The Texas Chain Saw Massacre is the quintessential barbecue horror movie, if such a thing exists. It may even be surprising to learn that there are others, but Texas is a benchmark in the wide spectrum of food industry horror. There’s so much horror already apparent in food and the way that we treat it that none of these pictures seem like too much of a stretch. That’s a large part of what makes them scary. Motel Hell might not sound like it, but it’s one of the very best. It really is an intelligent satire. Rory Calhoun’s Farmer Vincent owns a motel, sure, but what he’s really known for is his smoked meats. If there’s anything that falls flat in Motel Hell, it’s really that the motel is an afterthought. It’s much more focused on sending up and commenting on the meat industry. And that’s where it shines.
The secrets to Vincent’s smoked meats have been passed down through his family. His brother, the local sheriff, is jealous that he is not in on the recipe to the point where it is a sort of obsession for him. It becomes worse when Vicent rescues a young woman who he takes under his wing. Bruce, the dear brother, instantly falls for her, but she only has eyes for the much older Vincent. There’s a surprising amount of soap opera drama for an early slasher, as Vincent’s oafish sister Ida is also seething with jealousy over the relationship.
That’s the obvious secret of Farmer Vincent’s fine smoked meats. They are the guests of his motel. Stragglers, people who are lost and needing assistance, or the people that nobody would miss. They all get added to the menu. Unlike most cannibalism films, we see Vincent’s treatment of these people clear as day. They aren’t simply caught and killed. That’s where the satire—as well as the jet black humor—really shines.
The victims of Motel Hell are given the full slaughterhouse treatment. They are confined in a small space from which they cannot escape—instead of being penned, they are buried up to their necks in the dirt, which is a symbolism of its own—and are kept alive and fed regularly until it is time to send them off to slaughter. They are treated exactly like cattle. Even in a movie that has a strong sense of humor, this is incredibly disturbing.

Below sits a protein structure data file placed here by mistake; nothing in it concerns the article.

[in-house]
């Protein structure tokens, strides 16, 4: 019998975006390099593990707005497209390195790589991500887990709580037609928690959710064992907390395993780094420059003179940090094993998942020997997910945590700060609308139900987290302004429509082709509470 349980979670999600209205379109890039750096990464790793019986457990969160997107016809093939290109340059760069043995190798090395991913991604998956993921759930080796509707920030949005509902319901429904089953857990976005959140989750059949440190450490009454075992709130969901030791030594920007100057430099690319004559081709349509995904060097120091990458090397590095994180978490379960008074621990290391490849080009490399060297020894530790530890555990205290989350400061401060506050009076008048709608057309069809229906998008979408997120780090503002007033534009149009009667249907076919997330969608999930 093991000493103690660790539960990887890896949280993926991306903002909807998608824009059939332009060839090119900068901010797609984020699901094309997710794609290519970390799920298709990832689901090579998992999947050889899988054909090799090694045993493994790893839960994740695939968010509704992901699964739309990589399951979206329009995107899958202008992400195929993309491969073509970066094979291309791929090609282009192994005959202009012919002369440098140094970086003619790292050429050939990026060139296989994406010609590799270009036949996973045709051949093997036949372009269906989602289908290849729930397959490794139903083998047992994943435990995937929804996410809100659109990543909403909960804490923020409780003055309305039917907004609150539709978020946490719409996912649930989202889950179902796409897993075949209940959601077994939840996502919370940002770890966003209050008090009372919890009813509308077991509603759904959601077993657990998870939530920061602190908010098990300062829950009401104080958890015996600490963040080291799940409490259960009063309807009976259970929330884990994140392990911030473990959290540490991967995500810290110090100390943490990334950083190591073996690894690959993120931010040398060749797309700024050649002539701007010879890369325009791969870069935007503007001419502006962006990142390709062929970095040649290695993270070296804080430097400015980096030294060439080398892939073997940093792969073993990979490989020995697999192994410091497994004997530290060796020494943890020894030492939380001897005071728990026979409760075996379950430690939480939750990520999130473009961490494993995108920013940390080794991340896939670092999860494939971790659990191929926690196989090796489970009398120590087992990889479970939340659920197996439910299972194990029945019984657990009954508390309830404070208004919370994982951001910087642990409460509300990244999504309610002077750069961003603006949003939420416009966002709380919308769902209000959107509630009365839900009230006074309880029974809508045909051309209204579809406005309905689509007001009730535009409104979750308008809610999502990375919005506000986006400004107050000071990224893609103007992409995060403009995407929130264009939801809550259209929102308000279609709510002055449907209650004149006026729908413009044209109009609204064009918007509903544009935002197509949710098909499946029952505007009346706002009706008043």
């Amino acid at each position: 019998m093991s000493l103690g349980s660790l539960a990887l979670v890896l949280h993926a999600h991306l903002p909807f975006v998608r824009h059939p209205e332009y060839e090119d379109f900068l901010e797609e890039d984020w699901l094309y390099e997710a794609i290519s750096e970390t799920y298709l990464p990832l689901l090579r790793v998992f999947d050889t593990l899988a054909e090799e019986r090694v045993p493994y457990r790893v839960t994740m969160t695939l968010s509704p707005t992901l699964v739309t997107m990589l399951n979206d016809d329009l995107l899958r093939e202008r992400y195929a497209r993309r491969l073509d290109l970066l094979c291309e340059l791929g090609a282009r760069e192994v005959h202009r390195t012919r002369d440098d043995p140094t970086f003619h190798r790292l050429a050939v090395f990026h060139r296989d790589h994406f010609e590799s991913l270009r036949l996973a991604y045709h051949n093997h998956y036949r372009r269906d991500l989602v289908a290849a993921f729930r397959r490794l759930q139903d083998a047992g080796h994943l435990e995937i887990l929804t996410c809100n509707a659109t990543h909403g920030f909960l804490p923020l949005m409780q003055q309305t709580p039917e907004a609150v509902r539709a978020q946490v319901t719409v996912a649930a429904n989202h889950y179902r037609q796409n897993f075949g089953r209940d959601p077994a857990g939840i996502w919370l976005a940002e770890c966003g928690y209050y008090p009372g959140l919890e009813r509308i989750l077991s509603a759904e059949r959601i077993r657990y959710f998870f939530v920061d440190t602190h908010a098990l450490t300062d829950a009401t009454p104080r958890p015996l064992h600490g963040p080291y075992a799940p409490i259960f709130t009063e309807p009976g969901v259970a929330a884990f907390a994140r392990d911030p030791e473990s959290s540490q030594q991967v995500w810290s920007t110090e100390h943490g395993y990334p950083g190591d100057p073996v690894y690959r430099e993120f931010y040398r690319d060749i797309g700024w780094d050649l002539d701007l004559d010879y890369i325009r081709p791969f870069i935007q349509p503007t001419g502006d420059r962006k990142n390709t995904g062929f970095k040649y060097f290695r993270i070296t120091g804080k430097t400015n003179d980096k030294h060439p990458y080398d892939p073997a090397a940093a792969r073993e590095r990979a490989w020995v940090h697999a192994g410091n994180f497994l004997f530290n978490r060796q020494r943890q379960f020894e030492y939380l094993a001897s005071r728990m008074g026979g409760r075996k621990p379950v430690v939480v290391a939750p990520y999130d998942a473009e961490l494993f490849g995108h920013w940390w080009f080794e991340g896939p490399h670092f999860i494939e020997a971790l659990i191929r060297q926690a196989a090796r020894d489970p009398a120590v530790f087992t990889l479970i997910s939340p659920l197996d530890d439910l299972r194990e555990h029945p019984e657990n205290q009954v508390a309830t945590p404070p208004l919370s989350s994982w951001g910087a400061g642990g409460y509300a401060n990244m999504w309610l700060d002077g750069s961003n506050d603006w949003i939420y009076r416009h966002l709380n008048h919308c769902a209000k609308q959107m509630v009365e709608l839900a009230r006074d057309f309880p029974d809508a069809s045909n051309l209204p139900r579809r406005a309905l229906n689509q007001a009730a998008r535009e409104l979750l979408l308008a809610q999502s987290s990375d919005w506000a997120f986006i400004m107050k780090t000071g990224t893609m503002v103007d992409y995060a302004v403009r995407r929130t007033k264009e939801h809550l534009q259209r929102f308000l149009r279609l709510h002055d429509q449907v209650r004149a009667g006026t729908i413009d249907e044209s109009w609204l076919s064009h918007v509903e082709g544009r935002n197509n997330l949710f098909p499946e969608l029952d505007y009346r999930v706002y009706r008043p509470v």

It’s a treatment of people that we never get to see in this kind of thing, at least not in 1980. It could be argued that the basic point of a slasher is to set people up as though they were in a slaughterhouse, but it’s one thing to make allusions and another to actually see humans get the exact same treatment as the animals they eat.
Unlike Bruce, Ida is aware of the recipe and all that goes into it. She is right there beside Vincent every step of the way. These siblings in particular represent the kind of takeover that happens regularly in the food industry.
One doesn’t know the secret ingredient—something that every single establishment from fast food to food trucks seem to contain—and will do anything to find out, the other knows but seems to bide her time until she can take it for herself. While they may not always happen on such an aggressive scale, these things are nonetheless a part of the process that goes into making your favorite snacks.
Motel Hell is bitingly funny, absurdly campy and in its earnest depiction of these things it can even be genuinely scary. The ending sums up the entire point of the feature, with Vincent using his last moments to utter the deathbed confession, “I used preservatives.”